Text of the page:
Consider the mass murder which took place in Uganda in the wake of a failed prophecy that the Virgin Mary would transport church members to heaven on March 17, 2000. When that didn't happen, church members were transported to whatever destination awaits them by a more traditional route: arson:

"Before the tragedy, Kibweteere allegedly said that he overheard a conversation between Jesus Christ and the Virgin Mary. Mary had stated that the world would come to an end unless humans started to follow the Ten Commandments closely. . .Later, he taught that the Virgin Mary would appear on March 17 and take the faithful to Heaven. Devastation would then descend upon the world and the remaining six billion people in the world would be exterminated. . .The movement was founded by excommunicated Roman Catholic priests: Joseph Kibweteere, Joseph Kasapurari, John Kamagara and Dominic Kataribabo; two excommunicated Roman Catholic nuns; and Credonia Mwerinde, an ex-prostitute. . .Their own rules came from the Virgin Mary, as channelled through Mwerinde. The leaders taught that the Ten Commandments needed to be restored to their original importance. . .There was one initial report, never confirmed, that the members had applied gasoline and paraffin to their skin before the explosion and fire. . .It is now almost certain that the tragedy was a mass murder, not a mass suicide. Several news sources reported that the doors of the church were nailed shut from the inside." (Odd Gods, edited by James R. Lewis, pp. 170-171).

It would be foolish and unfair to blame Roman Catholicism for this atrocity, which took the lives of around one thousand persons. After all they had excommunicated these people; what else could they do? Roman Catholicism does not require that communicants report bogus conversations with the Virgin Mary, and it most emphatically does not recommend they commit mass murder when the people become skeptical about these conversations.

At a bare minimum, their 30,000 denominations must be collapsed to reduce those groups doctrinally identical to each other but of differing geographical jurisdiction. History and geography have birthed as many denominations as doctrinal disputes potentially rising from sola scriptura. Once the number has been reduced to hundreds if not dozens, then it might be productive to discuss the proposal that, 'to reconcile these quarrels, you must all surrender your minds to our authority.' Or maybe not, since mind-surrender works less well when not backed up by the Inquisitor's torch.

It is true that, immediately upon the proclamation of sola scriptura, Protestantism splintered into dissenting sects, offering wares both new and old, things both good and bad. Catholics, when they sit back and try to guess what their critics may be saying about them, often volunteer that their critics accuse them of hide-bound traditionalism. Nothing could be further from the truth. There is no church so open to innovation is this one; do a gaggle of children say they have seen Mary? Accepted doctrine must therefore be up-ended. They are enthusiastically open to the reductive Bible criticism which has emptied many main-line Protestant churches. Why? Because it's new, and they like new things. Even Freudianism, a strange and ungodly mythology, appealed to them for a time as a 'cure' for child-molesting priests, although it is nothing but quackery. The historic Protestant cry has been, out with the new, back to the old: "In his polemics Calvin accused the medieval church not of traditionalism but of a craving for innovation and novelty. In contrast with the ancient fathers, the medieval church was adding 'strange fire' to God's prescribed worship, multiplying ceremonies, regulations, and superstitions." (Michael S. Horton, For Calvinism, Kindle location 2468). But in fairness the accusation can be turned around; certain figures, in spite of their horror of innovation, innovated:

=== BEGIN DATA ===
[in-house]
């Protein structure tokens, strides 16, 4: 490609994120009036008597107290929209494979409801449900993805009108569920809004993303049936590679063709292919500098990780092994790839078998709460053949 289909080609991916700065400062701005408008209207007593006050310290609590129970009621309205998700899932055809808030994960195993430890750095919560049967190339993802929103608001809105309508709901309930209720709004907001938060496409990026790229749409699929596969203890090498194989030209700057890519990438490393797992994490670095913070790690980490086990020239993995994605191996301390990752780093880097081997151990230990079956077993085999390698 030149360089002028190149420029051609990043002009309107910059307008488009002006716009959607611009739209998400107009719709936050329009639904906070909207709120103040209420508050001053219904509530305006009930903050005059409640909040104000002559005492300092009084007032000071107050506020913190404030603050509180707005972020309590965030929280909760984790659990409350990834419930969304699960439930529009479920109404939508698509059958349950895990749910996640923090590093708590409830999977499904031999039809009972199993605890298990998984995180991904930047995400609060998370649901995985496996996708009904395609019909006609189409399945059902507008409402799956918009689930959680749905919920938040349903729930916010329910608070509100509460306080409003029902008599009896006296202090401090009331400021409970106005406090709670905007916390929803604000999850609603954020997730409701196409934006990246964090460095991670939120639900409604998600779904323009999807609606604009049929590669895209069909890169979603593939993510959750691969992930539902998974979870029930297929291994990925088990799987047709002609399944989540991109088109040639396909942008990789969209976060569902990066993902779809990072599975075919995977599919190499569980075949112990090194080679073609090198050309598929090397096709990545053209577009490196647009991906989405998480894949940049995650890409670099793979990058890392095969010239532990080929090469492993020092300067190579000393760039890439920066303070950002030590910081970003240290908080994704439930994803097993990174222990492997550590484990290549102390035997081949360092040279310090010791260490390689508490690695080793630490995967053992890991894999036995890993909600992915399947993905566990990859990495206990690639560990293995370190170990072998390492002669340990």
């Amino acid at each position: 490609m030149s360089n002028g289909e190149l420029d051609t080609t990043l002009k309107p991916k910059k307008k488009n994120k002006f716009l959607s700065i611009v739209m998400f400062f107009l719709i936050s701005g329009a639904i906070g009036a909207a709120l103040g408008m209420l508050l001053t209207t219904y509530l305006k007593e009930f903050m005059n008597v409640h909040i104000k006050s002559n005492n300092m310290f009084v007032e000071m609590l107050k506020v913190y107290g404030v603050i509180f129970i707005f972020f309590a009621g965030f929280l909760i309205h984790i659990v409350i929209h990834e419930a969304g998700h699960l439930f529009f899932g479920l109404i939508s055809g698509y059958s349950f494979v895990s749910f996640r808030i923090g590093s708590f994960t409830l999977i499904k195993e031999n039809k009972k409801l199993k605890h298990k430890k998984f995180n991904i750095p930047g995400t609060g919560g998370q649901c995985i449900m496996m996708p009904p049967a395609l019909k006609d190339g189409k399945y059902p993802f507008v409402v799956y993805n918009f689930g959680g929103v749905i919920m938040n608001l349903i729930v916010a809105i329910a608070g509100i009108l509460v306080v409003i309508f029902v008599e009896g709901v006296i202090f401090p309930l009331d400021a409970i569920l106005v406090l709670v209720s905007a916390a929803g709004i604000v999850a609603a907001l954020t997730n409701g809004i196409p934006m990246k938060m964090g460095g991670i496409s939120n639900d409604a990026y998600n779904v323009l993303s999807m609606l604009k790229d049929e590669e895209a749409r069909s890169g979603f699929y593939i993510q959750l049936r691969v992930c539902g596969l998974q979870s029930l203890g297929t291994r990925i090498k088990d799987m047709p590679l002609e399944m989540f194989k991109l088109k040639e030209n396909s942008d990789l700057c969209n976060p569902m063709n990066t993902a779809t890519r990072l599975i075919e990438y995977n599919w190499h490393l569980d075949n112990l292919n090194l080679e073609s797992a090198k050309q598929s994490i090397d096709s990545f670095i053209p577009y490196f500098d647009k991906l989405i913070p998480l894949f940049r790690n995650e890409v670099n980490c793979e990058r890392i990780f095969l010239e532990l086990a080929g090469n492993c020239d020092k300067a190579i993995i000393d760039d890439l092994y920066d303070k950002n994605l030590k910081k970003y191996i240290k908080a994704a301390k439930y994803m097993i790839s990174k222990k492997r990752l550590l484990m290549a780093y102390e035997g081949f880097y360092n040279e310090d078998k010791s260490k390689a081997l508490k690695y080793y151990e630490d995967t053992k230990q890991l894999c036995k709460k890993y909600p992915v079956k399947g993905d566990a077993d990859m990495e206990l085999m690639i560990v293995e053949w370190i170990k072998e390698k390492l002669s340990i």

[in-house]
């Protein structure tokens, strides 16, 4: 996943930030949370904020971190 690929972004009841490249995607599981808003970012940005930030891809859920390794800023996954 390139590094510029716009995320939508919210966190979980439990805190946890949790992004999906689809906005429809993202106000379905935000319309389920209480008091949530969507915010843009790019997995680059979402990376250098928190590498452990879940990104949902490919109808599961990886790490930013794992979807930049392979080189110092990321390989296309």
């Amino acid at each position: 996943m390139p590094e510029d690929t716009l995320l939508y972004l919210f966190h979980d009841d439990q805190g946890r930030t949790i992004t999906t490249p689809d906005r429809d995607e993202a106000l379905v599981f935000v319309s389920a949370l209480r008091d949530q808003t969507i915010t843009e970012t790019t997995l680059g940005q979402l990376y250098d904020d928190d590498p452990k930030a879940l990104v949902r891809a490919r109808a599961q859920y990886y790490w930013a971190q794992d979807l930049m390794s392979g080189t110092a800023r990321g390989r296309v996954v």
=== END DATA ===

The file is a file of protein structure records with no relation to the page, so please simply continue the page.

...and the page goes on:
It was an axiom of Medieval political thought that one-man rule fosters unity. . .or if it does not, at any rate it ensures that disunity dare not openly raise its head and remains subterranean. Appointing an autocrat, a Pope, to resolve disputes may indeed promote unity if the system is accepted and if the Pope retains power beyond friendly persuasion. However if what is desired is, not unity for unity's sake, but unity for the sake of the truth, the papal system has been an abysmal failure. Instead of preserving the purity of Christian doctrine, the popes have sought popularly by endorsing every aberrant novelty such as Mariolatry. Church unity, Jesus' own prayer, tragically remains a goal out of reach; certainly autocracy, an evil in itself, is not the path that leads there.




Henry Ossawa Turner, The Annunciation


LogoOne big area of controversy regarding Roman Catholics is their veneration of Mary, which reminds outside observers of pagan prototypes. Is giving this degree of attention to a created human being Biblical?:




Geocentrism